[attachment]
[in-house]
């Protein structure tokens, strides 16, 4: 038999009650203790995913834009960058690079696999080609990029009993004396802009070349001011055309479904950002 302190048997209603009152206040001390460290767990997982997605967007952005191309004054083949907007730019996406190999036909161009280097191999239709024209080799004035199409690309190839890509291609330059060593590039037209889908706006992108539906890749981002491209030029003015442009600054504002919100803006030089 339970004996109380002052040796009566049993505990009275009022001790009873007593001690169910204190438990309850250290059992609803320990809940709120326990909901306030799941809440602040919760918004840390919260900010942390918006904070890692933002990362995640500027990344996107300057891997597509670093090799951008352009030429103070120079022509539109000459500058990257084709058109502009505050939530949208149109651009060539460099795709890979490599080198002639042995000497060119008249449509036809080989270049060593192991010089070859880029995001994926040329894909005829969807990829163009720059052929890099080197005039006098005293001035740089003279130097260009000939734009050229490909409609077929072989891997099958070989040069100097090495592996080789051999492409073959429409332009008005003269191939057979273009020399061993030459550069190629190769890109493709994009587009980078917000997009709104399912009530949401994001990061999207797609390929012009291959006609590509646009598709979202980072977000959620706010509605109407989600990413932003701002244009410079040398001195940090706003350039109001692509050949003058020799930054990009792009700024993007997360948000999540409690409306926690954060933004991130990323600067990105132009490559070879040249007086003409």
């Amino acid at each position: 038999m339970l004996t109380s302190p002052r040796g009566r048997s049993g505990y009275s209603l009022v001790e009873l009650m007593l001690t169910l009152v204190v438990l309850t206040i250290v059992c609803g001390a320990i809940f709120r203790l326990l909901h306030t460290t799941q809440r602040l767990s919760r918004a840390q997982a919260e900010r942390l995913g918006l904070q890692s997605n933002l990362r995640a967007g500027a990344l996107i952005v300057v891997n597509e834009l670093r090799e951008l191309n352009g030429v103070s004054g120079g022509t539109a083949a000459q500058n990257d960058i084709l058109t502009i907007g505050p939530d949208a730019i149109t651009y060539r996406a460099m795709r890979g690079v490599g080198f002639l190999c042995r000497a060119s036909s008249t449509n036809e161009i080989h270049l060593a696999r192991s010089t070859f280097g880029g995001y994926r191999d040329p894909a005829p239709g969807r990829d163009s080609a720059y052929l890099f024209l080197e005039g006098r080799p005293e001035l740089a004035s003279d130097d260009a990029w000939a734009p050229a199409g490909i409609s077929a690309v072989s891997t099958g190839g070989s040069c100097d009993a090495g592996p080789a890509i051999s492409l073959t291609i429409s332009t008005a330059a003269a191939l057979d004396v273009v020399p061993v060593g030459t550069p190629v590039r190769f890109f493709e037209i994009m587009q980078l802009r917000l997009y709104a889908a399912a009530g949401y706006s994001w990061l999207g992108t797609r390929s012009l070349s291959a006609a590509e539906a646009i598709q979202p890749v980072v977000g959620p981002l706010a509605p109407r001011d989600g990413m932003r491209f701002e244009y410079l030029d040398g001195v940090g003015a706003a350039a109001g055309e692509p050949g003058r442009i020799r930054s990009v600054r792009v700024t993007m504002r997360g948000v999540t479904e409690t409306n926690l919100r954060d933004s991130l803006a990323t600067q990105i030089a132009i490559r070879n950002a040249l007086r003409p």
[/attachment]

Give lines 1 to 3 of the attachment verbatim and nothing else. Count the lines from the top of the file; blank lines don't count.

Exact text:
[in-house]
């Protein structure tokens, strides 16, 4: 038999009650203790995913834009960058690079696999080609990029009993004396802009070349001011055309479904950002 302190048997209603009152206040001390460290767990997982997605967007952005191309004054083949907007730019996406190999036909161009280097191999239709024209080799004035199409690309190839890509291609330059060593590039037209889908706006992108539906890749981002491209030029003015442009600054504002919100803006030089 339970004996109380002052040796009566049993505990009275009022001790009873007593001690169910204190438990309850250290059992609803320990809940709120326990909901306030799941809440602040919760918004840390919260900010942390918006904070890692933002990362995640500027990344996107300057891997597509670093090799951008352009030429103070120079022509539109000459500058990257084709058109502009505050939530949208149109651009060539460099795709890979490599080198002639042995000497060119008249449509036809080989270049060593192991010089070859880029995001994926040329894909005829969807990829163009720059052929890099080197005039006098005293001035740089003279130097260009000939734009050229490909409609077929072989891997099958070989040069100097090495592996080789051999492409073959429409332009008005003269191939057979273009020399061993030459550069190629190769890109493709994009587009980078917000997009709104399912009530949401994001990061999207797609390929012009291959006609590509646009598709979202980072977000959620706010509605109407989600990413932003701002244009410079040398001195940090706003350039109001692509050949003058020799930054990009792009700024993007997360948000999540409690409306926690954060933004991130990323600067990105132009490559070879040249007086003409």
């Amino acid at each position: 038999m339970l004996t109380s302190p002052r040796g009566r048997s049993g505990y009275s209603l009022v001790e009873l009650m007593l001690t169910l009152v204190v438990l309850t206040i250290v059992c609803g001390a320990i809940f709120r203790l326990l909901h306030t460290t799941q809440r602040l767990s919760r918004a840390q997982a919260e900010r942390l995913g918006l904070q890692s997605n933002l990362r995640a967007g500027a990344l996107i952005v300057v891997n597509e834009l670093r090799e951008l191309n352009g030429v103070s004054g120079g022509t539109a083949a000459q500058n990257d960058i084709l058109t502009i907007g505050p939530d949208a730019i149109t651009y060539r996406a460099m795709r890979g690079v490599g080198f002639l190999c042995r000497a060119s036909s008249t449509n036809e161009i080989h270049l060593a696999r192991s010089t070859f280097g880029g995001y994926r191999d040329p894909a005829p239709g969807r990829d163009s080609a720059y052929l890099f024209l080197e005039g006098r080799p005293e001035l740089a004035s003279d130097d260009a990029w000939a734009p050229a199409g490909i409609s077929a690309v072989s891997t099958g190839g070989s040069c100097d009993a090495g592996p080789a890509i051999s492409l073959t291609i429409s332009t008005a330059a003269a191939l057979d004396v273009v020399p061993v060593g030459t550069p190629v590039r190769f890109f493709e037209i994009m587009q980078l802009r917000l997009y709104a889908a399912a009530g949401y706006s994001w990061l999207g992108t797609r390929s012009l070349s291959a006609a590509e539906a646009i598709q979202p890749v980072v977000g959620p981002l706010a509605p109407r001011d989600g990413m932003r491209f701002e244009y410079l030029d040398g001195v940090g003015a706003a350039a109001g055309e692509p050949g003058r442009i020799r930054s990009v600054r792009v700024t993007m504002r997360g948000v999540t479904e409690t409306n926690l919100r954060d933004s991130l803006a990323t600067q990105i030089a132009i490559r070879n950002a040249l007086r003409p």